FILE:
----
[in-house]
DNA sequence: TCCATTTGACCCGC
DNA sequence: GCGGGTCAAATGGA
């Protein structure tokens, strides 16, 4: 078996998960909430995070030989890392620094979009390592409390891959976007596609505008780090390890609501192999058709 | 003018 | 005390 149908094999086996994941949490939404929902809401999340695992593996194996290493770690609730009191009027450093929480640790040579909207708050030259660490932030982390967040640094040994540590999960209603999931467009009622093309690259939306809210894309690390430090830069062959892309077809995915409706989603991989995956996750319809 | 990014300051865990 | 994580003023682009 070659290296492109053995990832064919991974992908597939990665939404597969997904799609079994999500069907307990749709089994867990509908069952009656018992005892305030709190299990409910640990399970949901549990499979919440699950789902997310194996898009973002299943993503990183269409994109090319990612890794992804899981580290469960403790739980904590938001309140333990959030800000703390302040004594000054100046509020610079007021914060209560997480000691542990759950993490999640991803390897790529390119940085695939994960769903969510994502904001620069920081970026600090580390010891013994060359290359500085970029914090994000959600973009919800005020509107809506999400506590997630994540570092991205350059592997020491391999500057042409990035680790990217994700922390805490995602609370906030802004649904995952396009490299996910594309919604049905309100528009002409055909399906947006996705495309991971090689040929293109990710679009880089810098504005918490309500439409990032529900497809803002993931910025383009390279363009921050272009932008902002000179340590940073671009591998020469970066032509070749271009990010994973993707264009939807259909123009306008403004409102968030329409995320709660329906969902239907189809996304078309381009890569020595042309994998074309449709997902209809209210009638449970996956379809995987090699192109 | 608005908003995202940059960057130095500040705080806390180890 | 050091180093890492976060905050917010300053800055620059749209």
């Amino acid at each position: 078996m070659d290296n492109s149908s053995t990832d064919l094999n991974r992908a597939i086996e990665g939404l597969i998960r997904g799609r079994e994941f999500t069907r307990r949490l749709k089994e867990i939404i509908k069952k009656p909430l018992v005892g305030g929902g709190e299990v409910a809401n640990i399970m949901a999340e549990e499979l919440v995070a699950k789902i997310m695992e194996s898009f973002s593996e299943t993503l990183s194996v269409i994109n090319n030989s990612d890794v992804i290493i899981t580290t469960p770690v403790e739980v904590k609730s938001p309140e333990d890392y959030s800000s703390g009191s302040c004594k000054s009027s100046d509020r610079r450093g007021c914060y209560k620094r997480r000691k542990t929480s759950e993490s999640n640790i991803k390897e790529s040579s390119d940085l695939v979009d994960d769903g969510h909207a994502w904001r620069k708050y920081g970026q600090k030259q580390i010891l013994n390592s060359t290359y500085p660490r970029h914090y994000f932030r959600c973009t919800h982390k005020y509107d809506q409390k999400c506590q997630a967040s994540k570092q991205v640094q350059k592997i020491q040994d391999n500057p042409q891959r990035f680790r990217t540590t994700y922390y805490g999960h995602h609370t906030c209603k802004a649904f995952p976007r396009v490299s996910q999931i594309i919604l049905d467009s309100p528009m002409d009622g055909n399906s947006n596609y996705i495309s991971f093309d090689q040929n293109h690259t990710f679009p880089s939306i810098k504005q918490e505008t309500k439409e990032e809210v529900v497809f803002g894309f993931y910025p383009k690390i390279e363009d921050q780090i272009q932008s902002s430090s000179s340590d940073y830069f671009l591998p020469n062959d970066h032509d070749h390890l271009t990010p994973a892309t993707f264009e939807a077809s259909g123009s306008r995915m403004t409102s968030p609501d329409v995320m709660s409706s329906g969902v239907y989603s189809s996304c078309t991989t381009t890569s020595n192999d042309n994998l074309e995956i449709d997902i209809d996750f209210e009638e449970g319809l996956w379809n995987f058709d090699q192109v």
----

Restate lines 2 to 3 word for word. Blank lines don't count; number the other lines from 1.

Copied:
DNA sequence: TCCATTTGACCCGC
DNA sequence: GCGGGTCAAATGGA